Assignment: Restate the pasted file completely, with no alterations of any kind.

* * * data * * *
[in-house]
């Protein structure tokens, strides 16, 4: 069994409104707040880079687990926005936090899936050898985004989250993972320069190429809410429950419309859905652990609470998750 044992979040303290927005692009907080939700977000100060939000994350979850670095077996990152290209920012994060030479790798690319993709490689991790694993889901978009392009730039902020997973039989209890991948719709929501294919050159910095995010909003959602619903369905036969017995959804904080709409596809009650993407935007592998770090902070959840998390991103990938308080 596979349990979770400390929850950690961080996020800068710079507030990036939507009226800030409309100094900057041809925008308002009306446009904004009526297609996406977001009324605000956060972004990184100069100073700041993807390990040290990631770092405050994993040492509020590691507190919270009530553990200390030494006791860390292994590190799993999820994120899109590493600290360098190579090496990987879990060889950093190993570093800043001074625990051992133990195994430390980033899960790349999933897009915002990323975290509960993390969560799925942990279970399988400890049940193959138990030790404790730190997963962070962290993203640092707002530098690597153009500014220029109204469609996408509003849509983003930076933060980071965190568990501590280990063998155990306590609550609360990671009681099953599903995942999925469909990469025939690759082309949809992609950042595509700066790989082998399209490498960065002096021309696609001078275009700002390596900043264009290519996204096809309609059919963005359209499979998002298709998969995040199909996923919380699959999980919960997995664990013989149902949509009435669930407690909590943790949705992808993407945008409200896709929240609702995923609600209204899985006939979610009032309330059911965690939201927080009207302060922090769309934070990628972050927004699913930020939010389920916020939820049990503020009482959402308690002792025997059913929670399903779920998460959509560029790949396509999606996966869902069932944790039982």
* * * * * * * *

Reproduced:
[in-house]
């Protein structure tokens, strides 16, 4: 069994409104707040880079687990926005936090899936050898985004989250993972320069190429809410429950419309859905652990609470998750 044992979040303290927005692009907080939700977000100060939000994350979850670095077996990152290209920012994060030479790798690319993709490689991790694993889901978009392009730039902020997973039989209890991948719709929501294919050159910095995010909003959602619903369905036969017995959804904080709409596809009650993407935007592998770090902070959840998390991103990938308080 596979349990979770400390929850950690961080996020800068710079507030990036939507009226800030409309100094900057041809925008308002009306446009904004009526297609996406977001009324605000956060972004990184100069100073700041993807390990040290990631770092405050994993040492509020590691507190919270009530553990200390030494006791860390292994590190799993999820994120899109590493600290360098190579090496990987879990060889950093190993570093800043001074625990051992133990195994430390980033899960790349999933897009915002990323975290509960993390969560799925942990279970399988400890049940193959138990030790404790730190997963962070962290993203640092707002530098690597153009500014220029109204469609996408509003849509983003930076933060980071965190568990501590280990063998155990306590609550609360990671009681099953599903995942999925469909990469025939690759082309949809992609950042595509700066790989082998399209490498960065002096021309696609001078275009700002390596900043264009290519996204096809309609059919963005359209499979998002298709998969995040199909996923919380699959999980919960997995664990013989149902949509009435669930407690909590943790949705992808993407945008409200896709929240609702995923609600209204899985006939979610009032309330059911965690939201927080009207302060922090769309934070990628972050927004699913930020939010389920916020939820049990503020009482959402308690002792025997059913929670399903779920998460959509560029790949396509999606996966869902069932944790039982």